Piñera, who is a Harvard University-trained economist and former Citigroup executive, stated that he embraces Pinochet’s economic policies of lowering corporate taxes and investing in the country, but loathes Pinochet’s use of terror. “I have condemned human rights violations all my life, with no hesitation. Human rights are sacred,” said Piñera. The president-elect has even stated he will continue on with some of the outgoing Concertación social programs relating to health care and jobs programs for the middle class and poor, along with aiding small businesses—labeling this the “New Right” program. Whether Piñera follows through, remains to be seen considering he has comprehensive ties to the nation’s economy with its aggressive-private sector tilt.

Piñera’s Cabinet

During Piñera’s campaign, the opposition claimed that he would pad his cabinet with former Pinochet officials. Rodrigo Hinzpeter, Piñera’s campaign coordinator, stated that, “Sebastián Piñera isn’t going to make a government with people who participated, were minister, subsecretary or had positions in the military government.” However, this comment led to dissension among the rank of Piñera supporters. Congressman Patricio Melero, for example, of the conservative Independent Democratic Union party questioned why Piñera’s campaign “wants to give a type of moral superiority to some.” Thus, Piñera has to balance his actions in order to maintain his conservative base, while also seeming to collaborate with the left.

On February 9, President-elect Piñera announced the 22 new members of his cabinet during an elaborate event at the National History Museum in Santiago. Those who were chosen included mostly conservative businessmen, academics, lawyers and technocrats from the entire political spectrum. While some developed their professional skills as supporters of Pinochet, all have cut their ties with the deceased dictator. The cabinet contains 6 women, 13 members with post-graduate degrees earned abroad (many from the U.S.), 4 members from Piñera’s RN party, 4 members from right-leaning RDI party, and an astounding 14 independents.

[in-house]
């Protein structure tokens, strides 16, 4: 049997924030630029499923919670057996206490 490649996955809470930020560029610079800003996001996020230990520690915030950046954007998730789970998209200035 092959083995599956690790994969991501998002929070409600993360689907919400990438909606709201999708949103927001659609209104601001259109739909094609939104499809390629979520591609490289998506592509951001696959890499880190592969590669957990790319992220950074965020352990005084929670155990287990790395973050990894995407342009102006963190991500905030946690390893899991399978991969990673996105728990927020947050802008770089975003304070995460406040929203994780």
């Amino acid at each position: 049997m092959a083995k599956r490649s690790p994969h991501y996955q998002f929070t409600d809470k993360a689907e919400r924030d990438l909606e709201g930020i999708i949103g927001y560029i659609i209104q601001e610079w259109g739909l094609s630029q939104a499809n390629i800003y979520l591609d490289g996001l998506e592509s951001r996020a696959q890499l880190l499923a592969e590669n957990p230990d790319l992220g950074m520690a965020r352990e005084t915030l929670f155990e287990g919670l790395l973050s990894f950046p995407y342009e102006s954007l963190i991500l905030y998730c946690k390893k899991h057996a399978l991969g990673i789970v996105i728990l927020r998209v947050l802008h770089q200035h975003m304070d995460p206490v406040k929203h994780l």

As promised, Piñera did not offer positions to higher-profile, rightist leaders such as Senators Jovino Novoa and Pablo Longueira, both being leaders of the ultra-conservative UDI party. Nor did Piñera extend an invitation to Senator Andrés Allamand from the RN party. However, Joaquín Lavin (UDI) was appointed Education Minister. Lavin is a former hard-right, religiously conservative presidential candidate who only narrowly missed out being elected to Ricardo Lagos in 2000. Moreover, Cristián Larroulet, who served directly under the dictatorship, but denounced his loyalty to the dictator in favor of his new allegiance to Piñera in 2005, was appointed to be the incoming leader’s chief of staff.

An obvious and expected choice was the naming of Finance Minister Felipe Larraín, who attended Harvard University with Piñera, and who was also his chief advisor on economic policy during his campaign. This is expected to be a “signal of macroeconomic continuity.” Larraín vowed to aid Piñera in creating 1 million jobs and 6 percent annual growth. It has been estimated by Chile’s Central Bank that the economy shrank 1.9 percent in 2009; however, it has predicted a 4.5 to 5.5 percent GDP-growth for this year. Of course, the position of Economy Minister went to University of Chicago-educated and current chair of Chile’s electronic stock exchange, Juan Andrés Fontaine.

The “Dark Horse” of Piñera’s appointments was the new defense minister, Jaime Ravinet of the Christian Democratic Party (DC), which is a part of the center-left Concertación coalition. Before the announcement of the appointments the Concertación stated that any party members that were willing to join Piñera’s cabinet would be asked to leave the party. When Ravinet was appointed he responded by officially resigning. Ravinet previously served under former President Ricardo Lagos of the Concertación party. While he has been labeled the “black sheep” of his party, Ravinet’s appointment is said by some to demonstrate at least a degree of “national unity” in the cabinet.